Saturday, March 31, 2012

Century of Broadway

The Toronto Symphony Orchestra's Pops Series continued with A Century of Broadway on March 20-21.  Featuring guest conductor Jeff Tyzik and two vocalists making their TSO debut, the concert delivered as promised.

The evening began back in the days of operetta, and the Jeannette MacDonald/Nelson Eddy movies around the 1920's and 1930's.  Guest vocalist Christiane Noll showed the start of her versatility in styles with "Come Boys" from Student Prince.  We were first introduced to Doug LaBrecque (a former Toronto Phantom, and another of the few to have played both the Phantom and Raoul) via "Stout-Hearted Men" from New Moon.  These are both operettas I've never heard of by Sigmund Romberg, but ones that paved the way for the musicals that were to follow.

And the first musical to start the definition of the next era was the 1927 Showboat, by Jerome Kern and Oscar Hammerstein II.  The version included in the program focused on the love songs "Make Believe", "You Are Love", and "Why Do I Love You" with the only shout out to the famous "Ol' Man River" being in the orchestra.  Really it requires a deep bass singer to do it justice, so likely for the best it was an instrumental.

Robert Russell Bennett
Orchestrator to the famous of the next group of broadway greats Rodgers/Hammerstein, Lerner/Loewe, Berlin, Gershwin etc., Robert Russell Bennett's skill was demonstrated in a very complete medley from My Fair Lady.  Harold Arlen and Johnny Mercer wrote a musical in 1946 called St. Louis Woman, which produced the standard "Come Rain or Come Shine".  I thought this was done by Lena Horne at some point, but it would appear (according to wiki) that while she was desired for a role in the musical, she didn't record the song.  Judy Garland did, so perhaps it's her version that comes to mind when I think of it.  The arrangement in the concert, by Wayne Barker, wasn't the slow, melancholy version I remembered, but an upbeat one with a copacabana type feel.

The highlight of the first half was selections from the golden age of musicals Guys and Dolls, South Pacific, Gypsy, Fiddler on the Roof, and Funny Girl.  Adding a twist, they performed it Backwards Broadway style with Christiane singing "Luck Be a Lady", "If I Were a Rich Man", and "Some Enchanted Evening", obviously songs by male characters.  Doug countered with "Cock-eyed Optimist", "Some People", and "People" made famous by the likes of Mary Martin, Ethel Merman, and Barbra Streisand.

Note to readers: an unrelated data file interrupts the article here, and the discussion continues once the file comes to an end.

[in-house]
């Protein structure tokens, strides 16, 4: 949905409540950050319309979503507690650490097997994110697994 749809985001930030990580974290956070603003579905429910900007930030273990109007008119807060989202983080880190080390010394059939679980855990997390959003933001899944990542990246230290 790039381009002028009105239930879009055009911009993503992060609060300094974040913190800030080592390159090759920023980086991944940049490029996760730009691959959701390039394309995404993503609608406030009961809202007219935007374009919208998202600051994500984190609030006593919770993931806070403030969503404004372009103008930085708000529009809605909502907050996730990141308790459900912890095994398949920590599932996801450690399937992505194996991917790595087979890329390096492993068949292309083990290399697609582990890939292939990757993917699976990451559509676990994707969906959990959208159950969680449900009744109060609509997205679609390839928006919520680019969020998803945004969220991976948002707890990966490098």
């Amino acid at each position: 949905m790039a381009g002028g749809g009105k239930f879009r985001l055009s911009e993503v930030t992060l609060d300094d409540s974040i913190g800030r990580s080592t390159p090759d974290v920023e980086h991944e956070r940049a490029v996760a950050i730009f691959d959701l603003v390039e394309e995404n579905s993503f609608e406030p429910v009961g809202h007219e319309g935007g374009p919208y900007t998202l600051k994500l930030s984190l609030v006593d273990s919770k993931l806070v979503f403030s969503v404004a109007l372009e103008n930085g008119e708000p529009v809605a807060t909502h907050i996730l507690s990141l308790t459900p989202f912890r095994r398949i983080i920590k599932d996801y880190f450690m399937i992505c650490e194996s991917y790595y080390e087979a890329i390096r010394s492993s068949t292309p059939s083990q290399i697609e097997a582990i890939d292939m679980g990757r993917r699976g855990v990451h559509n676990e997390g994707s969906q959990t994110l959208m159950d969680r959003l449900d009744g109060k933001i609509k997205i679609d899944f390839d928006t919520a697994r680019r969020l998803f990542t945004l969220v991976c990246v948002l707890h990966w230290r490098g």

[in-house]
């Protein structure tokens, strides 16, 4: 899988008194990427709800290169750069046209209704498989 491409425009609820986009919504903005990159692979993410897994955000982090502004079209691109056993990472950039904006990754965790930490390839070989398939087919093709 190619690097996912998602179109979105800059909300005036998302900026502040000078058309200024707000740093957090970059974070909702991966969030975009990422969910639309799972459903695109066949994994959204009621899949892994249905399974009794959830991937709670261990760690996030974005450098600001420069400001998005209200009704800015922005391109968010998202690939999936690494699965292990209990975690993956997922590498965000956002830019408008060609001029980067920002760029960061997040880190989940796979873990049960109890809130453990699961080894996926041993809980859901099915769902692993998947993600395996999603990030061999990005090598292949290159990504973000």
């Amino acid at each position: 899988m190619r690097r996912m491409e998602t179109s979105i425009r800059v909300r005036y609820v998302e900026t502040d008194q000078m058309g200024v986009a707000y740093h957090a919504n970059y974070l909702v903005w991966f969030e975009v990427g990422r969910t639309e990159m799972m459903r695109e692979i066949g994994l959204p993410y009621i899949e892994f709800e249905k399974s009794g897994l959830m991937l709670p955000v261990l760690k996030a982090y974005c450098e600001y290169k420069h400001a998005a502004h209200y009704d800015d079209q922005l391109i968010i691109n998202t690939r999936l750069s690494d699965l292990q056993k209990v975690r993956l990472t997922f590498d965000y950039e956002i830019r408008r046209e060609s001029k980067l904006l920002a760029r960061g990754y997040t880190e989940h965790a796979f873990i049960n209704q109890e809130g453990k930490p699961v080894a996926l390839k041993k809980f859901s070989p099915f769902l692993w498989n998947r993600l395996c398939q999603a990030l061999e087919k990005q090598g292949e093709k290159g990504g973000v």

Doug LaBrecque
The second half continued the journey through the decades picking up with the overture to the 1957 West Side Story, moving through Coleman/Field's 1966 Sweet Charity, to 1975 Kander/Ebb's Chicago.  Chicago opened the same year as A Chorus Line which swept the Tony awards, so it wasn't really popular until the revival years later and that popularity has continued with the 2002 movie version.  Doug performed "Mr. Cellophane" which had these sideways leans that had me wondering how'd he do that without falling over?

Christiane Noll
What would the recent musical world be without Stephen Sondheim and Andrew Lloyd Webber?  Christiane was kind enough to explain what was going on in A Little Night Music at the time that "Send in the Clowns" is sung, providing an out of context song much more emotional impact.

After a quick shout out to the Jersey Boys where the orchestra got into the spirit of things with the bass players twirling their instruments, the concert concluded with Phantom of the Opera.

After the operetta opening, I was expecting Christiane to have a more Carlotta voice than Christine, but she managed such an innocence and vulnerability in Think of Me, it was incredible!  For the second time this season "Music of the Night" closed the evening.  Each Phantom brings something different to the song and while Doug nailed the top note, I felt it was over acted and preferred Hugh Panaro's rendition.  Still it was an enjoyable evening of great pops music that threw in new songs and twists on the old standards.

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